Setup a local development proxy using Nginx handling CORs

If you are a front-end developer, you must be familiar with the pain of connecting to the API when working on your development machine. You may be running a local npm server and the API is on a different service ( or port ) running locally or remotely and the browser starts giving error for the CORs ( cross-origin requests ). This is due to the difference in the URL where the UI is served and where API is hosted ( even different port ). Although it is a security feature for browsers, it can become a pain during development.

In this post, we will see how to setup an Nginx based local proxy in the Ubuntu system. This can be done in the Windows systems as well.


Our aim is to set up a local hostname and configure the paths proxying to different services ( API ) and the user interface. For example, we are planning to have a local domain like “http://develop.microideation.local” to proxy the UI and then the API as http://develop.microideation.local/mockserver

Setup the hostname

The first step is to setup a hostname “http://develop.microideation.local”. For the local system to resolve this domain, we need to add this to the system’s host file.

NOTE: Replace “develop.microideation.local” with any local domain name you want. Make sure that you use a domain that ends with “.local”. If the domain does not end with “.local”, then Chrome browser will not resolve it to local and will give an error as “404 Not found”.

Linux based system

For Linux based systems, it needs to be added in the /etc/hosts file. Edit the file in your favorite editor ( You need to be an administrator ).

sudo vim /etc/hosts

Add the following entry to the line ( “ develop.microideation.local”)

Windows-based system

For windows based system, Open Notepad as administrator and open the file

Add the following entry to the line ( “ develop.microideation.local”)

Nginx Setup

The next step is to configure Nginx for resolving the domain and then proxy to the respective API or UI location. We will not be covering Nginx installation in this blog as there are enough resources available online for the respective operating systems.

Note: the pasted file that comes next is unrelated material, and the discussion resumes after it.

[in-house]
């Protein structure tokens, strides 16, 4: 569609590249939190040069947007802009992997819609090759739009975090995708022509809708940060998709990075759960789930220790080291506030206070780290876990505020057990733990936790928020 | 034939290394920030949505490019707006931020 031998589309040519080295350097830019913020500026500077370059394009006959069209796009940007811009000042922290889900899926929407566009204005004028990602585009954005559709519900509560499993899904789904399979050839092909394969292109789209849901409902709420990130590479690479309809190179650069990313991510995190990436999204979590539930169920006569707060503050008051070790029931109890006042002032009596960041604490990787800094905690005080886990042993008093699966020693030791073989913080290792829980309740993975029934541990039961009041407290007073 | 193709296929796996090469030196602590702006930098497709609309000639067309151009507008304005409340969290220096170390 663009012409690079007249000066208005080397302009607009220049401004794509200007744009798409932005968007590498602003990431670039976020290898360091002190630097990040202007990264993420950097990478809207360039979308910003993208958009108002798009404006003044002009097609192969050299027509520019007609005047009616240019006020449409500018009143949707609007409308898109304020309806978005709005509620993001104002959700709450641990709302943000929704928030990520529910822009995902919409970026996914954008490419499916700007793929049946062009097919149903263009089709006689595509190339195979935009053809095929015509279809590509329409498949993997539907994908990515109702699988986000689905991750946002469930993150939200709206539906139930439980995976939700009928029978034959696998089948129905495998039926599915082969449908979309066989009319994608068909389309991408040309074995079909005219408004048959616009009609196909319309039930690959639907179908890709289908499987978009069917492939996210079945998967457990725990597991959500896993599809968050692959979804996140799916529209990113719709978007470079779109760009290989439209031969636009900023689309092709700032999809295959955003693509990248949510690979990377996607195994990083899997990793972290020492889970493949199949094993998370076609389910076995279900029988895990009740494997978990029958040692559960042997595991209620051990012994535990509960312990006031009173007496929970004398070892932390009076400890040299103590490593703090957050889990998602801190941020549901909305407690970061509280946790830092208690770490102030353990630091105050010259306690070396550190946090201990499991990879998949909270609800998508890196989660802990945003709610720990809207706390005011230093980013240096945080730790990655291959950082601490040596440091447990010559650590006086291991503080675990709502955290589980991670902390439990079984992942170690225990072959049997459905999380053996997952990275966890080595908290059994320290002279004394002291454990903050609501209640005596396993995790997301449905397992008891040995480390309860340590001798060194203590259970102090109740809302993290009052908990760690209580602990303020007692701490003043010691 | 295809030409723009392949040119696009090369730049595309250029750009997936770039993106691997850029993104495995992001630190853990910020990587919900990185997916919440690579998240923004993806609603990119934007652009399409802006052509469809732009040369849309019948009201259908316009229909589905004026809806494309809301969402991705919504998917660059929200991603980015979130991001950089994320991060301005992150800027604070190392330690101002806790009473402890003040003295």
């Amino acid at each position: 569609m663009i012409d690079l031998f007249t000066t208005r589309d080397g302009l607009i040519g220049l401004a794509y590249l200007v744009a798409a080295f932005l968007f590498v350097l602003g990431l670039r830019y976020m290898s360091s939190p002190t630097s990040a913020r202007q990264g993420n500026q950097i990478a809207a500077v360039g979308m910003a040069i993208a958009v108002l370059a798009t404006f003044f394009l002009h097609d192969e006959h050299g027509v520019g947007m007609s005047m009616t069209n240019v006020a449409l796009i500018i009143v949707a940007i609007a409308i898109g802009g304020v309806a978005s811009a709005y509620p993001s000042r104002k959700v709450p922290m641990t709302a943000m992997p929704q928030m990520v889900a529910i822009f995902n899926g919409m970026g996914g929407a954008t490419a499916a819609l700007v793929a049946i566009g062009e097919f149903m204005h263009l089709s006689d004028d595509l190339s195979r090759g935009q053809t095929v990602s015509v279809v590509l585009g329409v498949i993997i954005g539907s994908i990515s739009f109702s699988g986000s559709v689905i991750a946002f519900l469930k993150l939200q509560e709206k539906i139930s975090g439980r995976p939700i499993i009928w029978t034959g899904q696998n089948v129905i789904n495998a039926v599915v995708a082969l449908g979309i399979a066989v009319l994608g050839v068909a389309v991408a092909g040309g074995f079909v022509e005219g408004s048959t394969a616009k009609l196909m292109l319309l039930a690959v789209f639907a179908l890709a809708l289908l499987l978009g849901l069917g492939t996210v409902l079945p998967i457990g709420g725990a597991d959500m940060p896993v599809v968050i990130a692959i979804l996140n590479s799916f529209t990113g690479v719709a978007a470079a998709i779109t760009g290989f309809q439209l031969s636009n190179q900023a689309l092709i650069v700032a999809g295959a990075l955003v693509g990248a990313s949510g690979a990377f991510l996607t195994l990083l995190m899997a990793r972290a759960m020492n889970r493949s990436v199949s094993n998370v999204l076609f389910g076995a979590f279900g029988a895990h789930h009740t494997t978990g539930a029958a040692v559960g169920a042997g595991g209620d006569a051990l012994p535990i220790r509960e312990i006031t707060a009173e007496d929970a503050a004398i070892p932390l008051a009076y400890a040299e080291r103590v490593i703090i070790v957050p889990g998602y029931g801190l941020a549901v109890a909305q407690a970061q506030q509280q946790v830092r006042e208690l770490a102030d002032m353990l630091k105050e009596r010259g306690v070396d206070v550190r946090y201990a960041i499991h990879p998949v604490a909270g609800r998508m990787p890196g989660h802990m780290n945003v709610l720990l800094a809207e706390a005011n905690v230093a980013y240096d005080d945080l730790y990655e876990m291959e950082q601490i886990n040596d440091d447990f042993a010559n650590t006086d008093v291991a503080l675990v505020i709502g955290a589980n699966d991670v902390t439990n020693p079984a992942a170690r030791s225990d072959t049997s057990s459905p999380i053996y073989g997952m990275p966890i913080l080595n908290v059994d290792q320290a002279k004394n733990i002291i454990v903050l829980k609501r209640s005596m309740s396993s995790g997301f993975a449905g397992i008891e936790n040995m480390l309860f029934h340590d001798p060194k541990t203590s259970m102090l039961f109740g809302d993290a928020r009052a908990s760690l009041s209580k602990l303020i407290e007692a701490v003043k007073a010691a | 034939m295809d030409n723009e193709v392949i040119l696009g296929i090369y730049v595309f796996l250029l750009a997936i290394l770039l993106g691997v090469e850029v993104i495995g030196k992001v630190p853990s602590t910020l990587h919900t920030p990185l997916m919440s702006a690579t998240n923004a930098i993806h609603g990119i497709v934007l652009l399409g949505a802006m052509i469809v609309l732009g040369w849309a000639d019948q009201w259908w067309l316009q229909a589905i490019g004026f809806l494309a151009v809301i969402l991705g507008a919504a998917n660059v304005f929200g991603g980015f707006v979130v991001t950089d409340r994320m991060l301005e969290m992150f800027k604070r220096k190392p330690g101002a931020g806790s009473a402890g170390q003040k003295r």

Domain configuration file

Create a file “develop.microideation.local.conf” under “/etc/nginx/conf.d” folder ( in Ubuntu ). Add the following content in the file.

Note: You need to replace “develop.microideation.local” with the value you specified in the /etc/hosts file. Change filename also based on the domain.

server {
      listen 80 ;
      server_name develop.microideation.local; 

 # Proxy for react js UI 
 location / {
     # following lines are required for websocket 
    proxy_http_version 1.1; 
    proxy_set_header Upgrade $http_upgrade; 
    proxy_set_header Connection "Upgrade"; 
    proxy_set_header Host $host; 

    # This for actual proxy pass 
    proxy_pass http://localhost:3000;

 # Proxy for the mock server 
 location /mockserver {
     proxy_pass http://localhost:8080;

The configuration file should be as below. Save and close the editor.

In the above configuration file, we are setting the Nginx to listen to 80 with server_name as “develop.microideation.local”. The first location configuration proxies to the npm server for ReactJS ( localhost:3000 ).The second configuration proxies to an API mock server running at localhost:8080. Like this, you can configure any path proxying to any service.

Restart the Nginx service after updating the configuration.

sudo service nginx restart

Accessing the proxies URLs

After Nginx is successfully restarted, we can head to the browser and put in the local domain configured in the address bar. Please use “http://” in the beginning.

NOTE: First-time Chrome will take you to the google search page, but you will be able to find a message at the top asking whether you want to visit the link instead. Click in there to access the link.

If you visit the /mockserver location we configured, it will proxy call to the service running at 8080

Now you can configure the API URL in ReatJS or any other front-end service without getting the CORS issue.


This Nginx proxy setup in the local system allows us to setup any number of domains and map the services requires under a single domain. This can help reduce the CORS issue while consuming any service or API from the local.

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